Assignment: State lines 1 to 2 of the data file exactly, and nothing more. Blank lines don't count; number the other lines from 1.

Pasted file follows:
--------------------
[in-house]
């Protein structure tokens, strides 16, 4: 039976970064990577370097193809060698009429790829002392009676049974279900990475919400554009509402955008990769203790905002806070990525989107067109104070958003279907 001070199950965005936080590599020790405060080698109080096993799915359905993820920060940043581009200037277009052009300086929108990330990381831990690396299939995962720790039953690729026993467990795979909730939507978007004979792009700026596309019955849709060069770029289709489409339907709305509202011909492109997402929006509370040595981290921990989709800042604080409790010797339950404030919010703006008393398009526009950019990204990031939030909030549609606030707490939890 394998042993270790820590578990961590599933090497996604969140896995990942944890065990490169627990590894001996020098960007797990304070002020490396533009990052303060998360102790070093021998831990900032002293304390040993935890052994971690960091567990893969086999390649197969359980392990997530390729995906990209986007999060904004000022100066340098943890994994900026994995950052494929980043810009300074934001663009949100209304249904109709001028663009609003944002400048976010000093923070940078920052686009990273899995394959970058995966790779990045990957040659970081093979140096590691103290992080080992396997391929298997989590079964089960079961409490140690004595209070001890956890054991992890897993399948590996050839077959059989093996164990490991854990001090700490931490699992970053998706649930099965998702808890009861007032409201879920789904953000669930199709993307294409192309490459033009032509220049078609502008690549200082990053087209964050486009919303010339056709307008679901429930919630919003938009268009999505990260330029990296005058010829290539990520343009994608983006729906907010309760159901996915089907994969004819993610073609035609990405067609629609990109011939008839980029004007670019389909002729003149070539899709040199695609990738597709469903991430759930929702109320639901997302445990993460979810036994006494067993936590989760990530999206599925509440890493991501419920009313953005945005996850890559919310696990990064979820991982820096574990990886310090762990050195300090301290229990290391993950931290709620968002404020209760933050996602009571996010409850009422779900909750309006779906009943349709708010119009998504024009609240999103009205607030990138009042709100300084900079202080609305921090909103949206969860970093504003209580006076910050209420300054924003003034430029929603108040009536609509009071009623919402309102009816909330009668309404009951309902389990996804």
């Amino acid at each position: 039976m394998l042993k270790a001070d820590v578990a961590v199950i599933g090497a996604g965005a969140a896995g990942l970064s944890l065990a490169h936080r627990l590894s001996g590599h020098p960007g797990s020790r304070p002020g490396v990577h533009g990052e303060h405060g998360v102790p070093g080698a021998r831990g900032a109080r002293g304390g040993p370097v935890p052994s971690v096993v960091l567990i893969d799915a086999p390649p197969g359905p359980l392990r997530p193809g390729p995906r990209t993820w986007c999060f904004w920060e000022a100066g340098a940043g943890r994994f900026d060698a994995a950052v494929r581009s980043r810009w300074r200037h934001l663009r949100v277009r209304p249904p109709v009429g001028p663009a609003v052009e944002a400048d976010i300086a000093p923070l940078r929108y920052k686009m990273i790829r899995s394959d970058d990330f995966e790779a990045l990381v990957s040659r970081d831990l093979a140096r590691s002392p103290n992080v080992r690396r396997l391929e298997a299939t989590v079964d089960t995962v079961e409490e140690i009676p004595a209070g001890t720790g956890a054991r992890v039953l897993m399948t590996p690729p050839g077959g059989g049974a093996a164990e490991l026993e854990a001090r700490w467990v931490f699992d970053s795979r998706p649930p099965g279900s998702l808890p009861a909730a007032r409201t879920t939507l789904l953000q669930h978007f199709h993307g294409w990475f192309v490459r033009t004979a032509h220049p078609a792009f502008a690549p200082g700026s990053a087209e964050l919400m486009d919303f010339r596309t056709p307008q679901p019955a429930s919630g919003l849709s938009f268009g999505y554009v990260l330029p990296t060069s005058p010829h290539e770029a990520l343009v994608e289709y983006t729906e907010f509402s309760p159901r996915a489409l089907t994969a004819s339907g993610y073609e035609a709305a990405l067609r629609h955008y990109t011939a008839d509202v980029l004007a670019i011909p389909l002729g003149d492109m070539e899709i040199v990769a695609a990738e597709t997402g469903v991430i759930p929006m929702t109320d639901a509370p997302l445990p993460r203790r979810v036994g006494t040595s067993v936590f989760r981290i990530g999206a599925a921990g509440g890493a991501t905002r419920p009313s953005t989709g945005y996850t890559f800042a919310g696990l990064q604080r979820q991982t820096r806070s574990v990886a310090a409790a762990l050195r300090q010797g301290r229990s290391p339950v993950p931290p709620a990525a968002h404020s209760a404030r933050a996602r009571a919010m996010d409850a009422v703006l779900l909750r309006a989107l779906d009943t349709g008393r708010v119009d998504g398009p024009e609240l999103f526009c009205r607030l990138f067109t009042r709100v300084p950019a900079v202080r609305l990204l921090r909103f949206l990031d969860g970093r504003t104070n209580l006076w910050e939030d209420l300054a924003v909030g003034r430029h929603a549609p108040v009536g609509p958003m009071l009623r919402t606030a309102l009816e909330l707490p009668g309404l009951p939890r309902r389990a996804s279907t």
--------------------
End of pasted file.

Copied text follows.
[in-house]
């Protein structure tokens, strides 16, 4: 039976970064990577370097193809060698009429790829002392009676049974279900990475919400554009509402955008990769203790905002806070990525989107067109104070958003279907 001070199950965005936080590599020790405060080698109080096993799915359905993820920060940043581009200037277009052009300086929108990330990381831990690396299939995962720790039953690729026993467990795979909730939507978007004979792009700026596309019955849709060069770029289709489409339907709305509202011909492109997402929006509370040595981290921990989709800042604080409790010797339950404030919010703006008393398009526009950019990204990031939030909030549609606030707490939890 394998042993270790820590578990961590599933090497996604969140896995990942944890065990490169627990590894001996020098960007797990304070002020490396533009990052303060998360102790070093021998831990900032002293304390040993935890052994971690960091567990893969086999390649197969359980392990997530390729995906990209986007999060904004000022100066340098943890994994900026994995950052494929980043810009300074934001663009949100209304249904109709001028663009609003944002400048976010000093923070940078920052686009990273899995394959970058995966790779990045990957040659970081093979140096590691103290992080080992396997391929298997989590079964089960079961409490140690004595209070001890956890054991992890897993399948590996050839077959059989093996164990490991854990001090700490931490699992970053998706649930099965998702808890009861007032409201879920789904953000669930199709993307294409192309490459033009032509220049078609502008690549200082990053087209964050486009919303010339056709307008679901429930919630919003938009268009999505990260330029990296005058010829290539990520343009994608983006729906907010309760159901996915089907994969004819993610073609035609990405067609629609990109011939008839980029004007670019389909002729003149070539899709040199695609990738597709469903991430759930929702109320639901997302445990993460979810036994006494067993936590989760990530999206599925509440890493991501419920009313953005945005996850890559919310696990990064979820991982820096574990990886310090762990050195300090301290229990290391993950931290709620968002404020209760933050996602009571996010409850009422779900909750309006779906009943349709708010119009998504024009609240999103009205607030990138009042709100300084900079202080609305921090909103949206969860970093504003209580006076910050209420300054924003003034430029929603108040009536609509009071009623919402309102009816909330009668309404009951309902389990996804």